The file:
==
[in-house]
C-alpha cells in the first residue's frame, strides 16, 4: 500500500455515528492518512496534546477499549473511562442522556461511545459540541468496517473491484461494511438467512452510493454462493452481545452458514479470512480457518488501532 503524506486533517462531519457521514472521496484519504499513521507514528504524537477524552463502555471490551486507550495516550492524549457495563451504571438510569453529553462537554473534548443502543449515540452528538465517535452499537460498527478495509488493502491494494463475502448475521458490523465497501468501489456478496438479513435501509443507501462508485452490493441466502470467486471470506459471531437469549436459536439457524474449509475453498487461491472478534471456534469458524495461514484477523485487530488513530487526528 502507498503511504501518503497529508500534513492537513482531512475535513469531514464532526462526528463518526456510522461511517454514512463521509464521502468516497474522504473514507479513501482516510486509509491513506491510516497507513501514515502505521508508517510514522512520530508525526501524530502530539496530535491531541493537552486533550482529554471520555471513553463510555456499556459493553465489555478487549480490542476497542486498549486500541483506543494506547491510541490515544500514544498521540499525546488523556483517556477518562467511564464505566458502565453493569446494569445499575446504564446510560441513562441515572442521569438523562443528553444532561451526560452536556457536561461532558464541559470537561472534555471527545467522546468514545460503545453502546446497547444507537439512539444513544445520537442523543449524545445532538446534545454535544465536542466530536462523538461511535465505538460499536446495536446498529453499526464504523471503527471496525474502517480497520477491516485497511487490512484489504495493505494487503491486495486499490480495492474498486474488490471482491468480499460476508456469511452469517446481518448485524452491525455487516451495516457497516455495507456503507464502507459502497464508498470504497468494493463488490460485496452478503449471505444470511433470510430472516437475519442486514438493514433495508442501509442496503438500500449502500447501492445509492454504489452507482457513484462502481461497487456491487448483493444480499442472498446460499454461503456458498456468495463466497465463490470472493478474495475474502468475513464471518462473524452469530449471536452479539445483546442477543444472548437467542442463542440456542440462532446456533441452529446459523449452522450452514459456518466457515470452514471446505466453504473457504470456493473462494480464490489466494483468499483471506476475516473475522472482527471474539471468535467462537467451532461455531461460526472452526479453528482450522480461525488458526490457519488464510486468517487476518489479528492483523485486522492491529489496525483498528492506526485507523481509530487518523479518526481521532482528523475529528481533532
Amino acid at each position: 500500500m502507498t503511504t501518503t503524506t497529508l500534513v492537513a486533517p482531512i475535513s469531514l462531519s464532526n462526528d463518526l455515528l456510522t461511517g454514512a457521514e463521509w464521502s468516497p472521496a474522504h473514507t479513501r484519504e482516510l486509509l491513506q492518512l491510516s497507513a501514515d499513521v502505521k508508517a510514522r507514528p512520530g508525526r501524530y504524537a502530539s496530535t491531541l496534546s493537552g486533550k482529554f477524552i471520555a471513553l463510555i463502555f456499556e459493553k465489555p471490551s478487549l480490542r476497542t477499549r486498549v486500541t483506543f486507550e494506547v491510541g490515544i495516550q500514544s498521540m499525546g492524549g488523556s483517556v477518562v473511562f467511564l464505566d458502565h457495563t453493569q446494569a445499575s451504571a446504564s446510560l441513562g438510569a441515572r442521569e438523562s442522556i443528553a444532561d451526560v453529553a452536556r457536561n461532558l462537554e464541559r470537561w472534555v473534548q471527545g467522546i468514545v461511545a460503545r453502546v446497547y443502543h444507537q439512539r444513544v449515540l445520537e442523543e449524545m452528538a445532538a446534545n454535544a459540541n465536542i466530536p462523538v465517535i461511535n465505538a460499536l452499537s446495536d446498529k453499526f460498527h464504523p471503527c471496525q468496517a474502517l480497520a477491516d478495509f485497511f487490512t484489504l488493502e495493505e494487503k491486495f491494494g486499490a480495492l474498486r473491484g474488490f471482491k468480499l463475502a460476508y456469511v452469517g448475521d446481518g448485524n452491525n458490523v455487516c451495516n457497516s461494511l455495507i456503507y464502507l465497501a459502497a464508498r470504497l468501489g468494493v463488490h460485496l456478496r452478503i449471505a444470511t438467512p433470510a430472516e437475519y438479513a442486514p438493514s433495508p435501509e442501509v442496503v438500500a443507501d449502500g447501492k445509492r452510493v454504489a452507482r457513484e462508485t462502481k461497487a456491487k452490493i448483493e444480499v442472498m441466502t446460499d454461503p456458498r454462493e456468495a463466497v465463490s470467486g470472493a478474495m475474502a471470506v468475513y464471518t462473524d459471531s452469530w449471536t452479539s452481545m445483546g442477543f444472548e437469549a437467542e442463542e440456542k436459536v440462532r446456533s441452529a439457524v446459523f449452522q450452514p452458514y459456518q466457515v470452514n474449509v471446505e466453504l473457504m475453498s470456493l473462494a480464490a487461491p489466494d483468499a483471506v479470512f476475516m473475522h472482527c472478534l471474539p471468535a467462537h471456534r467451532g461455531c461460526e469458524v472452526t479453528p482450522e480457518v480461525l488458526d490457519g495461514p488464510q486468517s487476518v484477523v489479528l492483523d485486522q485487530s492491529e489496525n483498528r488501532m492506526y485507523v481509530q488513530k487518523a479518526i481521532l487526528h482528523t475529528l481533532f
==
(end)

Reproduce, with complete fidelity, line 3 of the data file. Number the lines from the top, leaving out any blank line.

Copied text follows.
Amino acid at each position: 500500500m502507498t503511504t501518503t503524506t497529508l500534513v492537513a486533517p482531512i475535513s469531514l462531519s464532526n462526528d463518526l455515528l456510522t461511517g454514512a457521514e463521509w464521502s468516497p472521496a474522504h473514507t479513501r484519504e482516510l486509509l491513506q492518512l491510516s497507513a501514515d499513521v502505521k508508517a510514522r507514528p512520530g508525526r501524530y504524537a502530539s496530535t491531541l496534546s493537552g486533550k482529554f477524552i471520555a471513553l463510555i463502555f456499556e459493553k465489555p471490551s478487549l480490542r476497542t477499549r486498549v486500541t483506543f486507550e494506547v491510541g490515544i495516550q500514544s498521540m499525546g492524549g488523556s483517556v477518562v473511562f467511564l464505566d458502565h457495563t453493569q446494569a445499575s451504571a446504564s446510560l441513562g438510569a441515572r442521569e438523562s442522556i443528553a444532561d451526560v453529553a452536556r457536561n461532558l462537554e464541559r470537561w472534555v473534548q471527545g467522546i468514545v461511545a460503545r453502546v446497547y443502543h444507537q439512539r444513544v449515540l445520537e442523543e449524545m452528538a445532538a446534545n454535544a459540541n465536542i466530536p462523538v465517535i461511535n465505538a460499536l452499537s446495536d446498529k453499526f460498527h464504523p471503527c471496525q468496517a474502517l480497520a477491516d478495509f485497511f487490512t484489504l488493502e495493505e494487503k491486495f491494494g486499490a480495492l474498486r473491484g474488490f471482491k468480499l463475502a460476508y456469511v452469517g448475521d446481518g448485524n452491525n458490523v455487516c451495516n457497516s461494511l455495507i456503507y464502507l465497501a459502497a464508498r470504497l468501489g468494493v463488490h460485496l456478496r452478503i449471505a444470511t438467512p433470510a430472516e437475519y438479513a442486514p438493514s433495508p435501509e442501509v442496503v438500500a443507501d449502500g447501492k445509492r452510493v454504489a452507482r457513484e462508485t462502481k461497487a456491487k452490493i448483493e444480499v442472498m441466502t446460499d454461503p456458498r454462493e456468495a463466497v465463490s470467486g470472493a478474495m475474502a471470506v468475513y464471518t462473524d459471531s452469530w449471536t452479539s452481545m445483546g442477543f444472548e437469549a437467542e442463542e440456542k436459536v440462532r446456533s441452529a439457524v446459523f449452522q450452514p452458514y459456518q466457515v470452514n474449509v471446505e466453504l473457504m475453498s470456493l473462494a480464490a487461491p489466494d483468499a483471506v479470512f476475516m473475522h472482527c472478534l471474539p471468535a467462537h471456534r467451532g461455531c461460526e469458524v472452526t479453528p482450522e480457518v480461525l488458526d490457519g495461514p488464510q486468517s487476518v484477523v489479528l492483523d485486522q485487530s492491529e489496525n483498528r488501532m492506526y485507523v481509530q488513530k487518523a479518526i481521532l487526528h482528523t475529528l481533532f